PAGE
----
We know come to the rupturist par excellence- Paul Celan’s later work marks a chasm between our current notions of what poetry can do and Celan’s view of what it must do. Most serious poets now recognise Celan as the greatest 20th century poet but few have been brave enough, with the honourable exception of Edmond Jabes to follow in his wake. It is impossible to overstate the violence of this particular rupture which began to tear its way to the surface in the late fifties and continued to Celan’s death in 1970. Suffice it to say that it’s body of work that rips apart all the usual notions of meaning and addresses language as a matter of survival and thinks of the poem carrying the quite desperate potential for an encounter in this struggle for life.
Both Prynne and Celan work at the extremes of ambiguity and allusion, both are rejected for their elitism and obscurity just as both are criticised for writing unpoetry. I’m still of the view that these are the names, above all others that we’ll remember in 200 years’ time.
I didn’t read very far, but is this the same idea as punctuated equilibrium?
Not really, think rather of the cultural/scientific impact of Newton, Darwin, Freud although I think Foucault may have had Linnaeus in mind (typically). In poetry the obvious candidates might be Holderlin and Baudelaire.
you might observe that we all have to eat — but such concerns do not belong in the manly poem. The manly poem may sit at a desk of managed forest or cheap laminate, brew unsourced coffee, stare out perceptively at a pedestrian crossing, a rank of bins, a potted plant the manly poem has — presumably — a navel, with its fascinator of blue fluff, but on these things both muse and man must be silent. For the manly poem is a crystal of pure thought, with no bodily needs, apart from sex, of course — the consequences of which may occasionally be permitted to enter provided they wash their hands. Alas, there is no soap or running water in the manly poem and the children are hungry or sulky or tired — For the manly poem, despite its umbilical scar, arrived fully formed, punctuated with profound utterances, a tendency to syllable count and complex forms; also politics, apocalypses, great themes. The manly poem has a purpose, the manly poem must Lead The Way — but with such rules, taboos, and no breakfast, the Inner Critic — vestigial, but still lurking — convulses and dies, not literally, you understand, with a lingering quotation, but in the usual mess of grief and bodily fluids which have to be dealt with, of course, in another kind of poem.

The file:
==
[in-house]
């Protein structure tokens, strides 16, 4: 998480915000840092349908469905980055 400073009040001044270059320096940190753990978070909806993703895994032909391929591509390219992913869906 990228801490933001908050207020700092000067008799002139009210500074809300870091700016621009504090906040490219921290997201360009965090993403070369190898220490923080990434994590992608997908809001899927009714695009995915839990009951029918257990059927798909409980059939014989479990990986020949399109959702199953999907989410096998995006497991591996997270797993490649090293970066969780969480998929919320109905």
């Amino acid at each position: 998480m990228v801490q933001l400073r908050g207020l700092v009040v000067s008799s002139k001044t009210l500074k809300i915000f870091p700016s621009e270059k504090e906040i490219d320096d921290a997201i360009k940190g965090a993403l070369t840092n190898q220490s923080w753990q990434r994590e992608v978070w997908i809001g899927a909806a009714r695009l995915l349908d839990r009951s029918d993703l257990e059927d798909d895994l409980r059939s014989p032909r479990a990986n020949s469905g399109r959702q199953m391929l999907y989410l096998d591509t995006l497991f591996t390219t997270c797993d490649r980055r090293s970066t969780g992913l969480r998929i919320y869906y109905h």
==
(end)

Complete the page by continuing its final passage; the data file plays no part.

Poetic rupture. Of course! You just may have saved my thesis from the quicksand of nonsense. Thank you.
(It will be an honor to cite you – this really was very helpful; even if, like Pound – and with all due respect to its author – I am the only person on the planet to fully appreciate what was articulated in this excellent essay).
Yes, that would be an honour, I’m pleased that you found it useful.